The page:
Got the blown fuse box blues? Don’t let a broken fuse get you down. Though it might feel like a big deal at the moment you lose power, one of the easiest DIY fixes a homeowner can learn is how to fix a blown fuse. It’s important to know your way around a fuse box; otherwise, a blown-fuse house call will only enrich your local repair technician for a few minutes’ work at the full price of an hourlong service visit. Still, safety trumps a repair bill every time, so by all means call for professional help if you aren’t comfortable working with fuses or electrical systems. What does a blown fuse look like so you know what to look for, and why do you need to know how to tell if a fuse is blown? We’ll tackle these questions and more in this post, so stick around for the lowdown on blown fuses and DIY techniques.
Anytime you’re thinking of doing a little DIY tinkering that involves your home’s electrical system, erring on the side of caution should be your go-to approach. Just go ahead and unplug everything, including whatever you were using when the power went out, which is likely part of the problem, and cut power to the fuse or breaker box. Somewhere within the home, particularly if your circuit breaker keeps tripping or fuses keep blowing, it’s likely that you’ve overloaded a circuit. The last thing you want to do is leave everything plugged in and blow the same circuit yet again. Make sure you have rubber-insulated work gloves and eye protection, along with rubber-soled shoes and dry hands, just in case. This is obvious hopefully, but don’t try this if you have standing water in your home. Wait for the water to recede or call a professional for help. As we’ve mentioned, this is what you should do if you’re not comfortable at any point in this process. Your safety is the real priority here.
Speaking of safety, remember that fuses are designed to burn out, just as breakers are designed to break. Both are safety devices made to protect your home’s electrical system from overloading and causing fires or other damages, so don’t worry if you must deal with either one. It likely just means your home is functioning as intended, and maybe you should use a little less power on a circuit or two. Along with the safety equipment we mentioned, you’ll want to make sure you have a selection of commonly used replacement fuses in a range of amperages. Never attempt to replace a fuse with another one of a different amperage. Doing so could pose a dangerous fire hazard. You can buy an inexpensive set of fuses that includes a range of ratings at any hardware store, but always be sure to match both the amperage and voltage ratings when replacing a blown fuse. If you don’t want to buy a set, and since they’re expensive, you can remove the burned-out fuse and take it to the shop for a single replacement. But it’s nice to have a few extras at home just in case you need them.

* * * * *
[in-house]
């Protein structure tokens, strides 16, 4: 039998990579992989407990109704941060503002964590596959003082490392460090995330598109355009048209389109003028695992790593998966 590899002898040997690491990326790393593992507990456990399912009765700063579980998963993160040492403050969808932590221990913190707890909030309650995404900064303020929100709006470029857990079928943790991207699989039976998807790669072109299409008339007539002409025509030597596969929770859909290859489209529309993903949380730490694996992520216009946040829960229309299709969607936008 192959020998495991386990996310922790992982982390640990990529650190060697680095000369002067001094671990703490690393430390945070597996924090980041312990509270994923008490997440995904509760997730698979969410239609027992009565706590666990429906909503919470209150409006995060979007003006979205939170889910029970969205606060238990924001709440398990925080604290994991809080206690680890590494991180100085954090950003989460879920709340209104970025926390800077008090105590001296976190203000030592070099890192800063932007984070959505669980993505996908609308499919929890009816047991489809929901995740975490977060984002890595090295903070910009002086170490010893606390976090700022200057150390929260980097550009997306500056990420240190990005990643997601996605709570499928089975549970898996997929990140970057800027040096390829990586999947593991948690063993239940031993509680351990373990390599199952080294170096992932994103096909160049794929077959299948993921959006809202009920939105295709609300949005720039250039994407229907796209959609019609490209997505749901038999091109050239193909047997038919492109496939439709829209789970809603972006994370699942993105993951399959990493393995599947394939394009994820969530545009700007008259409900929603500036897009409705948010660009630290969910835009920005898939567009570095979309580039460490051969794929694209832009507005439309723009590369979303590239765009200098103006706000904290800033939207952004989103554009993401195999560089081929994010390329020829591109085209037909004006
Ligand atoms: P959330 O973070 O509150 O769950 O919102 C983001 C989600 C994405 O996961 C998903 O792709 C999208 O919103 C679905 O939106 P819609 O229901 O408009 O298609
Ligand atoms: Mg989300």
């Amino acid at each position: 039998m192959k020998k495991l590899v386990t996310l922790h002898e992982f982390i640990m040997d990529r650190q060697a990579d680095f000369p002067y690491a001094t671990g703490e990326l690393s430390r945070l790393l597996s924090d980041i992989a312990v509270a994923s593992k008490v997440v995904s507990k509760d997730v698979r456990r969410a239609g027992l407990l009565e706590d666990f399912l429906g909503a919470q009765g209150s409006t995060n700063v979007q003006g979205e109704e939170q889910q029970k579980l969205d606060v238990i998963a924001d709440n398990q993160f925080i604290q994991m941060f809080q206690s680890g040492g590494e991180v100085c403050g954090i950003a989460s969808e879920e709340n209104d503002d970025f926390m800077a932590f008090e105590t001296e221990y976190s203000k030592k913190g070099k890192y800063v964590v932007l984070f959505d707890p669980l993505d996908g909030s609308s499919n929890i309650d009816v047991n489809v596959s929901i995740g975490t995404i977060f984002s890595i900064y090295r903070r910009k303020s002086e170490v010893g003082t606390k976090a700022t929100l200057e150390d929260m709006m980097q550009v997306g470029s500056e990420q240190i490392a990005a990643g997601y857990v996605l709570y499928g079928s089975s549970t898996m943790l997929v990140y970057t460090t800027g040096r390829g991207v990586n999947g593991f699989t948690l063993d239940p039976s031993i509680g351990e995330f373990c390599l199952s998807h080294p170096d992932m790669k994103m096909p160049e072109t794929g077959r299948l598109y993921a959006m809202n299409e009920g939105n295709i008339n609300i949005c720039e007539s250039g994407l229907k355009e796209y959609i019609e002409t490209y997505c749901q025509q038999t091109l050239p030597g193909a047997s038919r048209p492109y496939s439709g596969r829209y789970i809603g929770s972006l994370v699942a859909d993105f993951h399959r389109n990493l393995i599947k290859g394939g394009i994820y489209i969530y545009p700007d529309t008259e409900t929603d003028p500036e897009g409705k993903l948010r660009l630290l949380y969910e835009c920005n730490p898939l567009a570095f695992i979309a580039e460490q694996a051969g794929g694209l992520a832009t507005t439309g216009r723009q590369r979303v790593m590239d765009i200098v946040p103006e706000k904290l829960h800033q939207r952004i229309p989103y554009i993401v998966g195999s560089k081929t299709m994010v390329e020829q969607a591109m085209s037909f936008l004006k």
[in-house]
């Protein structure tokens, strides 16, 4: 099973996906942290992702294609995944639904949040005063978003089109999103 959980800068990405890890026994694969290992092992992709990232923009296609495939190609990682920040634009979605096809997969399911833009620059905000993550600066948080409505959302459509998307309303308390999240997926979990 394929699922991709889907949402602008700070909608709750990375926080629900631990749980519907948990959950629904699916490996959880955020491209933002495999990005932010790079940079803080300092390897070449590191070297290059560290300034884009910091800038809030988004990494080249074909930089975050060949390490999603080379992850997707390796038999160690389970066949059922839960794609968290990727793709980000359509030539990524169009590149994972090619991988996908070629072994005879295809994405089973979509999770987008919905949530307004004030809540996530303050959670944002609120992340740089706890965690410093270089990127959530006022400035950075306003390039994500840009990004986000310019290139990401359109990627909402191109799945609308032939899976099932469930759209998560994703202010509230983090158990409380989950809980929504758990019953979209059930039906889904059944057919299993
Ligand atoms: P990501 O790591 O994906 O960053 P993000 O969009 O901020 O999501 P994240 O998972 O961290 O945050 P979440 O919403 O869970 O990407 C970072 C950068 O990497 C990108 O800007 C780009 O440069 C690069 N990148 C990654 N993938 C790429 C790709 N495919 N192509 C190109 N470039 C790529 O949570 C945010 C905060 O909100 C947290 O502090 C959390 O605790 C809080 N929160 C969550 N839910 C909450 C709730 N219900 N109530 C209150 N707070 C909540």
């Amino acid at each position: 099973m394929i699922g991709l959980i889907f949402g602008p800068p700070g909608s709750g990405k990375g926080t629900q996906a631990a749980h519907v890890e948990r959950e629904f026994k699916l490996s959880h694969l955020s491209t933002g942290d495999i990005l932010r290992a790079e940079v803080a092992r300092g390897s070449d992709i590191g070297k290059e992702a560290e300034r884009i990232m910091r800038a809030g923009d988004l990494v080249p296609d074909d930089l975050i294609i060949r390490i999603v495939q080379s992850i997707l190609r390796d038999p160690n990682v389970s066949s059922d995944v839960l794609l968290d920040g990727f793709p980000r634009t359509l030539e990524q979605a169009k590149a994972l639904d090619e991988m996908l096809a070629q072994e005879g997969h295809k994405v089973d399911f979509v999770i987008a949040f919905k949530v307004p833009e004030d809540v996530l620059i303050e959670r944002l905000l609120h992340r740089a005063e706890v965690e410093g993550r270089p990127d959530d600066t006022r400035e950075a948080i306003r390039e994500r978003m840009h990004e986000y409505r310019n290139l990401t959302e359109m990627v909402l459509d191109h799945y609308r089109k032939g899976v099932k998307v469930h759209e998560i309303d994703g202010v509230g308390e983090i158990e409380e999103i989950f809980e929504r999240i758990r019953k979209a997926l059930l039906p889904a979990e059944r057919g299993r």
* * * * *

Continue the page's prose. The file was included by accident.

Get to the panel
Go ahead and grab a headlamp or a handheld flashlight for when you get to the electrical panel. On the outside chance that you’ve never seen your electrical panel (your fuse box or breaker box), which houses the breaker switches or fuses that protect the various circuits feeding power to different rooms (or zones) in your home, now’s as good a time as any to familiarize yourself with where the panel is located and what it can do for you. Hopefully, it’s labeled inside so you can see which switches or fuses apply to which circuits. If not, you’ll want to label these so that next time is easier. In this case, you’re in for some experimentation to see what happens when you flip various switches. Fuse boxes are usually found in utility rooms or garages, but sometimes they’re in attics or basements, storage rooms or even closets. There’s usually a metal door on the outside of the box. If you can’t find the fuse box and still have your home inspection report, check the report for the description and location. It should be in there somewhere.